"Our major initiative is about finding those elusive new fans," said Nelson, citing the success of DC characters in games such as Arkham, in TV shows like Smallville and Arrow, and in movies. "Casual fans enjoying those experiences could become comic fans. We're finding that as much as 30 percent [of DC's 'Digital First' customers] are new readers."
DC wants to use these storytelling tools in a way that suits the nature of the incoming reader. "We want to apply this technology where it makes sense organically; we don't want to be gimmicky," Jim said. "We want to choose the right stories and the right characters to use the tech."
"Arkham Origins speaks to the limited world franchise familiar to gamers," explained Diane. "DC2 and its ability to use all those classic sounds and balloons really spoke to Batman 66. It felt organic to that show. Fun, and all-ages."
"A parent would feel very comfortable handing that to a kid to read," Jim agreed, when I asked about the differences between catering to an older, established audience and appealing to the upcoming generation. "The level of fun and interactiveness of that project lends itself to bringing in younger readers."
DC was one of the last publishers to embrace digital comics. Their moves indicate that their late entry was less a case of cold feet than a desire to jump in with a considered plan and full commitment. DC says that their strategy has paid off well so far: their first-quarter digital sales figures of 2013 are up 35 percent over those of the same quarter in 2012, and even their print comics are experiencing double-percentage-digit growth.
Are they using digital and quirky concepts like Batman '66 to incubate ideas for the traditional print comics, I wondered? Nope, say Diane and Jim.
"Part of our digital initiative is about experimenting and bringing in new fans," Jim said. "We're doing things that wouldn't be economically viable. Like shorter-form storytelling. We have 10 page chapters in some of our stories and doing them at a price point that's viable."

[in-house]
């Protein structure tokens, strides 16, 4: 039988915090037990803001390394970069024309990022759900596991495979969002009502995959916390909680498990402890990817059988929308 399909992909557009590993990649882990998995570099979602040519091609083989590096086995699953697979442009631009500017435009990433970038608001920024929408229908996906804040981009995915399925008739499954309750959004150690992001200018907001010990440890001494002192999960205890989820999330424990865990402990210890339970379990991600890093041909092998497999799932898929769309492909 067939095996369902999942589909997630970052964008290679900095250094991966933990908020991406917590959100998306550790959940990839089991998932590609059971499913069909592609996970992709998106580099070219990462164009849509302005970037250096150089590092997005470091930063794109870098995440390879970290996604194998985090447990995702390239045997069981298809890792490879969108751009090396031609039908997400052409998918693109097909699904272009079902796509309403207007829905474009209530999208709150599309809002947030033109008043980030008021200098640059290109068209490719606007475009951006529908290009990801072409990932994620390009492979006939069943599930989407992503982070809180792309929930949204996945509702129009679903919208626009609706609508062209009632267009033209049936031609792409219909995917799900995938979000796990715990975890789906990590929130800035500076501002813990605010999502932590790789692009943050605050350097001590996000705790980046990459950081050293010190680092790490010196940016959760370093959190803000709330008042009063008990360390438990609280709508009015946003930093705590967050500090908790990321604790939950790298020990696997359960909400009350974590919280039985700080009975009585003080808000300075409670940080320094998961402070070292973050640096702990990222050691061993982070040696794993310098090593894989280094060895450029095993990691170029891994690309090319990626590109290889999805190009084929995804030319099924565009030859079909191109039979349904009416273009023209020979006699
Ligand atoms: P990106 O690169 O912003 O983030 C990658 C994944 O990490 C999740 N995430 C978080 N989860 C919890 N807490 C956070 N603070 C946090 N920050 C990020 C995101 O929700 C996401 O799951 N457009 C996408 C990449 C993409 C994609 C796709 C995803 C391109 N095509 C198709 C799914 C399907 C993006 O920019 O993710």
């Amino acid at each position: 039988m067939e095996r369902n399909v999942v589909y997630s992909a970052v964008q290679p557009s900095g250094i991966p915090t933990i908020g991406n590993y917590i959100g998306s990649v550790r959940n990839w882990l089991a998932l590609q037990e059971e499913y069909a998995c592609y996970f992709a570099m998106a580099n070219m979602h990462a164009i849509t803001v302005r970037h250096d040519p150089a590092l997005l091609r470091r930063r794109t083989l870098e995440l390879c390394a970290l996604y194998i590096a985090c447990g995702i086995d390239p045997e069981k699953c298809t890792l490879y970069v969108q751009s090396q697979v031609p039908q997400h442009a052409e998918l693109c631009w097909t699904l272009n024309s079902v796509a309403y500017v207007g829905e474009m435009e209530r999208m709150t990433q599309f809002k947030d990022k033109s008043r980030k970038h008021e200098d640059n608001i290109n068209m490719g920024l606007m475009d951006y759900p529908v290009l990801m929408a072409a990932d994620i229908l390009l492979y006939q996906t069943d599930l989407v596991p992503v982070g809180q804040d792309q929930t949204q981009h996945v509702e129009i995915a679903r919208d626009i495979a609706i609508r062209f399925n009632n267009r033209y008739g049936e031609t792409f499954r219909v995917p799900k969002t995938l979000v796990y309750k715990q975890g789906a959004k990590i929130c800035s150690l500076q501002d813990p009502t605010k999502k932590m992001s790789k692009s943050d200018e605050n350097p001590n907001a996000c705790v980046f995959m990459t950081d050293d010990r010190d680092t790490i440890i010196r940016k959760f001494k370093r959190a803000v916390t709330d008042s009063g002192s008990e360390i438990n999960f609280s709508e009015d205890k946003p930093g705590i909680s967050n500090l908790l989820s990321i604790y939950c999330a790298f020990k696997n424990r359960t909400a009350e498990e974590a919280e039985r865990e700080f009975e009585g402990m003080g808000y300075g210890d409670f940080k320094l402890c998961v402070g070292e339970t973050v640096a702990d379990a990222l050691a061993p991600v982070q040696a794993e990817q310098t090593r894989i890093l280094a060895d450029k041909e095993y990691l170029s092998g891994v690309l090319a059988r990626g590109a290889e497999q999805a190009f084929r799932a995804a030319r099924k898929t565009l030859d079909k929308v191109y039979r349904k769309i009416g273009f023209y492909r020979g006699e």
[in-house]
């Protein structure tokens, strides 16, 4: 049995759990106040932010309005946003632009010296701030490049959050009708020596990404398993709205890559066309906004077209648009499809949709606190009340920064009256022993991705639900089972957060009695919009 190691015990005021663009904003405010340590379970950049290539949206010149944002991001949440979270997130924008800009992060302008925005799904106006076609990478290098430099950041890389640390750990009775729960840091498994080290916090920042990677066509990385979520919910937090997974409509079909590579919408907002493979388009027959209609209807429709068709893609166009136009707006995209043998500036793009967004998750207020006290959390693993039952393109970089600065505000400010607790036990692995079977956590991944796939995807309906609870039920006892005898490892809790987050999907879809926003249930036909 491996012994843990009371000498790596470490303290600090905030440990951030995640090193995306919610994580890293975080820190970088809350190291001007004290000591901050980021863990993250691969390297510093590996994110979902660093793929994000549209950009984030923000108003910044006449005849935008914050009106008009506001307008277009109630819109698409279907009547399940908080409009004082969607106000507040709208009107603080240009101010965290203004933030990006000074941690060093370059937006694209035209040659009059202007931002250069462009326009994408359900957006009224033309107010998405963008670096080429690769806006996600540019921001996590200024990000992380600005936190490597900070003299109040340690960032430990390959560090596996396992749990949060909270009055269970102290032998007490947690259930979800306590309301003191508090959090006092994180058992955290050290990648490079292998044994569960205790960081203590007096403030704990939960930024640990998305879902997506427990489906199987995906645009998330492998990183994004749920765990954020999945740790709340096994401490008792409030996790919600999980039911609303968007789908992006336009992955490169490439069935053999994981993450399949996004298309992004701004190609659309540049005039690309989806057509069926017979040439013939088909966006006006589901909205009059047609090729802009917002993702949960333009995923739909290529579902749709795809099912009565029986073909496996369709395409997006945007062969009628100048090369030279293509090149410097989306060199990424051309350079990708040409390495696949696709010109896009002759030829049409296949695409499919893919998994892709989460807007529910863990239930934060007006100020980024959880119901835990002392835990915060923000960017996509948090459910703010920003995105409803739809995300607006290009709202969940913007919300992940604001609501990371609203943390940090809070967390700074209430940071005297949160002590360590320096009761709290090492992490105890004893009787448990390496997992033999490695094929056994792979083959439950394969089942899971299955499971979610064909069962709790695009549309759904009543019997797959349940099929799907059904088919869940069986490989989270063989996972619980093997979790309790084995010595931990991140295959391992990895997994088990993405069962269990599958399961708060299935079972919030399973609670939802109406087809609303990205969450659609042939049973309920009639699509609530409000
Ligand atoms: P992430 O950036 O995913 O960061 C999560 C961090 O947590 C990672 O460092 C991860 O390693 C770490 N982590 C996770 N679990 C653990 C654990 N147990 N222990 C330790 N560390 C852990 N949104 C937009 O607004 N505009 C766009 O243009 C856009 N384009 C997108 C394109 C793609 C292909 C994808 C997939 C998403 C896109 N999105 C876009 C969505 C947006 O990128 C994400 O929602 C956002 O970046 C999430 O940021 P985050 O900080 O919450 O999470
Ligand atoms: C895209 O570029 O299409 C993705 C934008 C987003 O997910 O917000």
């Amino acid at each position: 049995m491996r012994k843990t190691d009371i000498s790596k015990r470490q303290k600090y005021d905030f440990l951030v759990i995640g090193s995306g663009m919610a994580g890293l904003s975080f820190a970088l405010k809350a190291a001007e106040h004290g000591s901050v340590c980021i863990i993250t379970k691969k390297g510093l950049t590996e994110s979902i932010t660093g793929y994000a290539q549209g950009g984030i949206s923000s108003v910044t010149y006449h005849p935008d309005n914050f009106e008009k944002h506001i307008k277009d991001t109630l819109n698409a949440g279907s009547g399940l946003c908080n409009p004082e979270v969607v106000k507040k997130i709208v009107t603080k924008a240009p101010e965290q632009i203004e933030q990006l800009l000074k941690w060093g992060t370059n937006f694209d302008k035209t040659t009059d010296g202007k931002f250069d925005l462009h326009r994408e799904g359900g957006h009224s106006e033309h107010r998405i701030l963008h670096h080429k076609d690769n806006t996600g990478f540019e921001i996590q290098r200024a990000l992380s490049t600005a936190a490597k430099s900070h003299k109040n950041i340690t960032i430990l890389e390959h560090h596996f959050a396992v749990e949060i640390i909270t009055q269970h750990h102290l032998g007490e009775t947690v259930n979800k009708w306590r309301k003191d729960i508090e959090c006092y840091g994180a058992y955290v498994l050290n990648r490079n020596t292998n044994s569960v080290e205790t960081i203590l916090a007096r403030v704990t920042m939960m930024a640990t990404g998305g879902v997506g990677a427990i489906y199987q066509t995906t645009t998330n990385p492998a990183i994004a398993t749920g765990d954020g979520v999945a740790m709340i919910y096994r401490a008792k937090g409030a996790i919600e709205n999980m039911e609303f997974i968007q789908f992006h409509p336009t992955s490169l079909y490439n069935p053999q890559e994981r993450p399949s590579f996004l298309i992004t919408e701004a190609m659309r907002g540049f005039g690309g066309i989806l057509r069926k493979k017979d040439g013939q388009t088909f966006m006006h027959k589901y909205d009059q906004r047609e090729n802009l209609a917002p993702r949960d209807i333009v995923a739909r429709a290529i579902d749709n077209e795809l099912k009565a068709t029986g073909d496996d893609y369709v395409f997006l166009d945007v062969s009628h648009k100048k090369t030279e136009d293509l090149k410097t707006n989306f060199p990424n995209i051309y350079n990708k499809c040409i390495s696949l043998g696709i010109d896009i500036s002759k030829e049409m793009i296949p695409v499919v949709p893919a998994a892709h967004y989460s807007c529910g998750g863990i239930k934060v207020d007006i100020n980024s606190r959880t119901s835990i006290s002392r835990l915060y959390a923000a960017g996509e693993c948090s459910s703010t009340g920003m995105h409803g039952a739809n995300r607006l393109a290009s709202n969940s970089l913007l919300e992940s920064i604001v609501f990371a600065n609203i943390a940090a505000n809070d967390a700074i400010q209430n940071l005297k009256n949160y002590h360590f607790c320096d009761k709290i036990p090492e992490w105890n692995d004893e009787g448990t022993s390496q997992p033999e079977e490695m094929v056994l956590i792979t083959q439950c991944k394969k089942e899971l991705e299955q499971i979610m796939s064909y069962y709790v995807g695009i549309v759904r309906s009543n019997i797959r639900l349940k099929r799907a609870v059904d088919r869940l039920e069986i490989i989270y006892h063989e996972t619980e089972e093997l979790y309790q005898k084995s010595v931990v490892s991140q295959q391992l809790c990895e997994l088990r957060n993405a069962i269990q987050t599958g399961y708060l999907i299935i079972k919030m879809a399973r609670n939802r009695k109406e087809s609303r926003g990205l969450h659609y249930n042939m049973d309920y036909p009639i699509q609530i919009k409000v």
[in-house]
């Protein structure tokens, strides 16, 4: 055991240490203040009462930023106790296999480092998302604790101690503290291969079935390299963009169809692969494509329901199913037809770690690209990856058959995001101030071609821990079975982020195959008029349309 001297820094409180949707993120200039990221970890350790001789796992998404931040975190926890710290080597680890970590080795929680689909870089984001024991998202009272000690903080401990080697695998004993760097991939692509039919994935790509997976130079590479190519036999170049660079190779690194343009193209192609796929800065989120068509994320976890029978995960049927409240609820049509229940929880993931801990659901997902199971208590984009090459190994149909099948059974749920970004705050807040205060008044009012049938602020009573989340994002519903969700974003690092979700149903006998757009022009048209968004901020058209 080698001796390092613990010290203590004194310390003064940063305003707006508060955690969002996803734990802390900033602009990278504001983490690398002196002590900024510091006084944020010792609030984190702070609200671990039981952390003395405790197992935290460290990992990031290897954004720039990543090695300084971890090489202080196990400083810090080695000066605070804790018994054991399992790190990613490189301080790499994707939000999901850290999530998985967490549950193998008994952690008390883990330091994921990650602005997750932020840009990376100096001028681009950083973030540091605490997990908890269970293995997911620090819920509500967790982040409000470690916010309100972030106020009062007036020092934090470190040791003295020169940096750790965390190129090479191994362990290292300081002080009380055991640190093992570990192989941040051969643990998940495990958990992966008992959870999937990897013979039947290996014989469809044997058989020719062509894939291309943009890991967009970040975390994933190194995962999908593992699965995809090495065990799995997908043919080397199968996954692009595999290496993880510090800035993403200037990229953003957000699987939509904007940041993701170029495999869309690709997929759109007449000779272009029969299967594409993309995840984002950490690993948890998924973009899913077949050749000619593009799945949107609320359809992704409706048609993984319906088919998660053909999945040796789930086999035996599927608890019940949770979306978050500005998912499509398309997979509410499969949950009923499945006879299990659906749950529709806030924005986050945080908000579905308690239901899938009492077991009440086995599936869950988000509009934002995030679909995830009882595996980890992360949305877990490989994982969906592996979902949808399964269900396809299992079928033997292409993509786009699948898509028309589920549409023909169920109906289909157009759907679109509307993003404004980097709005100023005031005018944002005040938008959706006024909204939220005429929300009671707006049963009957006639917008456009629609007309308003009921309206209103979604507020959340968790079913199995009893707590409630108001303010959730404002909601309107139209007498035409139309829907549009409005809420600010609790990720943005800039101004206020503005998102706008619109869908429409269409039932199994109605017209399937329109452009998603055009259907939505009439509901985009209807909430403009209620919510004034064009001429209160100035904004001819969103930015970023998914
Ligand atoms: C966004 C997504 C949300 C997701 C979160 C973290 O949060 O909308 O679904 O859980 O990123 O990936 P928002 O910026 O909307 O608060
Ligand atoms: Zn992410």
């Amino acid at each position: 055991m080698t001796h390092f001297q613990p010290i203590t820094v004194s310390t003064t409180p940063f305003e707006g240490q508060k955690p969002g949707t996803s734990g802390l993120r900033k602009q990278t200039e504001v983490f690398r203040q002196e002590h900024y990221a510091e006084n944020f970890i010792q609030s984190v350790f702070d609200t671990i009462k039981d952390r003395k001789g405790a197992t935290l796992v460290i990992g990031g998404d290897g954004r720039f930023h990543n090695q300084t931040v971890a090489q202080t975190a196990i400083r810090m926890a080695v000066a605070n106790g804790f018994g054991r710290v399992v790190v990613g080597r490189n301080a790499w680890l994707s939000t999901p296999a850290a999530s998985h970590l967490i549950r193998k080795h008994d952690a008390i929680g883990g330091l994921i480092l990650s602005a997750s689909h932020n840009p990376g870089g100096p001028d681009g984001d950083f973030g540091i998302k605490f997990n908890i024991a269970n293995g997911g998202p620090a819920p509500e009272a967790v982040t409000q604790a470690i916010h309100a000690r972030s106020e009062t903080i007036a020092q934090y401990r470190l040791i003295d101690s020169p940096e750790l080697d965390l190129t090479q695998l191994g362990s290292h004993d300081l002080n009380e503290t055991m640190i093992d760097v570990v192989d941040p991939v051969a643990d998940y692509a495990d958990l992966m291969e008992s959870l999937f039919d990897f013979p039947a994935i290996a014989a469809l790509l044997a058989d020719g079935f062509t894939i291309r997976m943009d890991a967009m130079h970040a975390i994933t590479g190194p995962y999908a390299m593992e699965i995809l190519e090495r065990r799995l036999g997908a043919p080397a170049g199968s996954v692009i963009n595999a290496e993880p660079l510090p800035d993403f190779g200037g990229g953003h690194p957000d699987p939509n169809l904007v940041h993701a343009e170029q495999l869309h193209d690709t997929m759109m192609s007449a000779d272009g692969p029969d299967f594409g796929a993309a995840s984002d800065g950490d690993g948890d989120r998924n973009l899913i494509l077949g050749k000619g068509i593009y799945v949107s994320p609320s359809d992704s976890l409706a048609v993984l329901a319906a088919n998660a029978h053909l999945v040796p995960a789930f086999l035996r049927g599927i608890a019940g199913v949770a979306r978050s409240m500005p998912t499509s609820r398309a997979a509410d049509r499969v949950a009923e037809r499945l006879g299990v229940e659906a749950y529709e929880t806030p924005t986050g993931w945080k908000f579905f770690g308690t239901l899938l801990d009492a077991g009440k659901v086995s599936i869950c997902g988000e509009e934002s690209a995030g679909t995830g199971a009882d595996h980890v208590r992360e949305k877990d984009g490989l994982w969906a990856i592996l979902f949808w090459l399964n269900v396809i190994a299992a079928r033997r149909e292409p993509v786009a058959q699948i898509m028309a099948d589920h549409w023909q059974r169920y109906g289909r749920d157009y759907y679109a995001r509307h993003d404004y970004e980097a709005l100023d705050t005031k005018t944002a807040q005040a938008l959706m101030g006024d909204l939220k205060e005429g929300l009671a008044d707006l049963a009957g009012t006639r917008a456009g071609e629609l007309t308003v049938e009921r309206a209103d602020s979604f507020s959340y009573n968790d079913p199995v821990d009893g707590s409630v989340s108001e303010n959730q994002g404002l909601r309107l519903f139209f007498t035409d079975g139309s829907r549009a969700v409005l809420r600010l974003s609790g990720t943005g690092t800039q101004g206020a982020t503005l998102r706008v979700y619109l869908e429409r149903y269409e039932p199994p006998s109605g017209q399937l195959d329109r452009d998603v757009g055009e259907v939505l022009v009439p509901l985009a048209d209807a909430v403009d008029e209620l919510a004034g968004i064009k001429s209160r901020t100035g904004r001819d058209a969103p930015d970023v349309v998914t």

"We'll reinforce doing what will be great for digital, while making sure it's available in print," said Diane. "Not to the extent of using digital publishing as an R&D space. We have a pretty good understanding of what works in our print business and for our retailers."
Which is a great thing to hear. By publishing digital content day-and-date with printed comics, DC, Marvel, Dark Horse, and other publishers have completed an important step towards embracing phones and iPads. It's still just a transitionary step, though. Movies didn't truly flourish until they stopped being filmed versions of stage plays. As a reader, I'm eager to see digital comics that aren't just rasterized versions of printed pages, and a digital publishing plan that would move forward and engage audiences even if the dead tree-ware business all went away.
At press time, I've only seen static screen grabs of Batman: Arkham Origins and Batman '66. By definition, that can't convey anything of the interactive DC2 experience that Diane and Jim were describing to me.
Comics publishers have been experimenting with new digital formats and content types for years, without much success. So we'll have to wait and see. Pricing and release dates have yet to be announced, but DC2 titles are expected to show up in late summer or fall, and to be priced at about the same level as a digital comic.
When that day arrives, it's possible that the most valuable opinions about DC2 successes and failings won't come from readers like me, who first experienced Batman and Captain America on sheets of blotchy newsprint. The best arbiters might be the readers who first got hooked on these characters through a screen, whether it was by playing a game, becoming a fan of a TV show, or watching a movie.
If DC2 were a big hit with those people, it would probably please DC Entertainment just fine. "Is there any type of person out there whom you're still not reaching, but whom you'd love to have?" I asked. Diane Nelson replied quickly and confidently. "Our goal is world domination."